Technological advancements over the last 20 years have brought us amazing new products. Back in 1992, who would have predicted they would be holding an iPad today or listening to music via mp3s?
The rise of e-books offers several lessons about marketing a disruptive product. (Richard Drew – AP) Of course, the truth is that the growth of these niches has led to the downfall of others, like the desktop computer and compact disc markets. So if you’re venturing down an untraveled path, how do you promote a new product while avoiding alienating an existing audience?
Overcoming Customer Perceptions
My company distributes eBooks; when we started, people doubted the necessity of electronic books and preferred bound books. We had an uphill battle to climb in public perception, but a few moves helped enormously:
• Focus on the advantages your product or service offers. You can use direct examples comparing your product to the old technology.
• Educate your customers so they understand how to use the product. Fear makes people wary of anything new.
• Keep your discussion points simple – they don’t need the technical jargon, they just want to know why they need it.
• Offer free trials to get your clients hooked.
We were, understandably, worried about alienating the audience that loved standard books. Our marketing approach was to draw comparisons that proved both items had a place in the market. Rather than pushing an ultimatum to make customers choose, we invited them to try us in addition to their regular bookstore.
We pointed out that bound books were best for bathtub reading, but our items were more convenient for travel. We also established common ground with our audience, highlighting our paper-saving methods for environmentally friendly readers.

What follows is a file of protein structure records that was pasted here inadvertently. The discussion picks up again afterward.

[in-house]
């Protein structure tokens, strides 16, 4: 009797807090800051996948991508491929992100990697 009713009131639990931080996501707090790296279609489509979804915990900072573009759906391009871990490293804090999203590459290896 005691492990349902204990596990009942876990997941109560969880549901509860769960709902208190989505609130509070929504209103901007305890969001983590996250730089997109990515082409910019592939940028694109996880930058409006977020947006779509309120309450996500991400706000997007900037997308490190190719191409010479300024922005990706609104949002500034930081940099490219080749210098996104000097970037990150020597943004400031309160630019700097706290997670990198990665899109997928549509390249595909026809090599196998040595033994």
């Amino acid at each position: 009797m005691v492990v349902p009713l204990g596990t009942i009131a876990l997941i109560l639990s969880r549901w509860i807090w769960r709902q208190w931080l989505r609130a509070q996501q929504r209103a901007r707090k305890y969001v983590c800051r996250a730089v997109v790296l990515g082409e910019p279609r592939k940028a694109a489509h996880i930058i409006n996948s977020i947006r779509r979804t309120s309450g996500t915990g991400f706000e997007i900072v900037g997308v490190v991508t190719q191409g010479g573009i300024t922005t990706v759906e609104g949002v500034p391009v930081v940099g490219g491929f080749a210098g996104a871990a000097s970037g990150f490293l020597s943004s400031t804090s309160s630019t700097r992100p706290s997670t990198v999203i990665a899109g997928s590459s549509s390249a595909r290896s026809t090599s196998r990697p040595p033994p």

The bottom line was that we never wanted to replace bound books – we were trying to serve the same purpose of making reading accessible.
Overcoming Competitors’ Perceptions
We understood the advantages of bound books (centuries’ worth of history, a psychological head start and a comforting feel), and we also understood the value what we were selling (portability, convenience and price). But we had another benefit: Our format was perfect for new types of literature, particularly flash fiction.
Whereas publishers wouldn’t spend thousands printing copies of very short books, e-book publishers were attracted to these quick reads that translated perfectly to tablets and e-readers.
This led to another marketing shift; we needed to market ourselves as making publishing more accessible.
In traditional publishing, the very small number of bestsellers pays for the rest of the books being published. Despite this, authors only net between 6 percent and 10 percent of the profits – and only 20 percent of those books are actively promoted. In addition, it takes 18 months to get a book to market.
Because of this competitive marketplace, many possible hits face rejection – the first Harry Potter was rejected 9 times, Gone with the Wind faced 38 rejections, and the first Chicken Soup for the Soul received a whopping 140 rejections.
Electronic book publishers don’t incur the same expenses for storage or production, so they’re able to leverage these rejections into revenues. Everyone can be published and reach a large audience, which attracts writers who aren’t necessarily looking to make a buck but are instead interested in sharing a story or creating art.
This ability takes the power out of the hands of a few publishers and gives it to the people, who can choose what’s hot and what’s not. This simple power shift makes it clear that eBooks aren’t “watering down” the marketplace – they’re beefing it up.
We’re obviously not living in the same world we were in 1992. As things change, so should our approaches to the marketplace. Don’t apologize for a new solution you’re able to offer. Instead, show why your niche belongs in the marketplace alongside your more experienced competitors’ products.
There’s room for both of you, and customers will recognize that.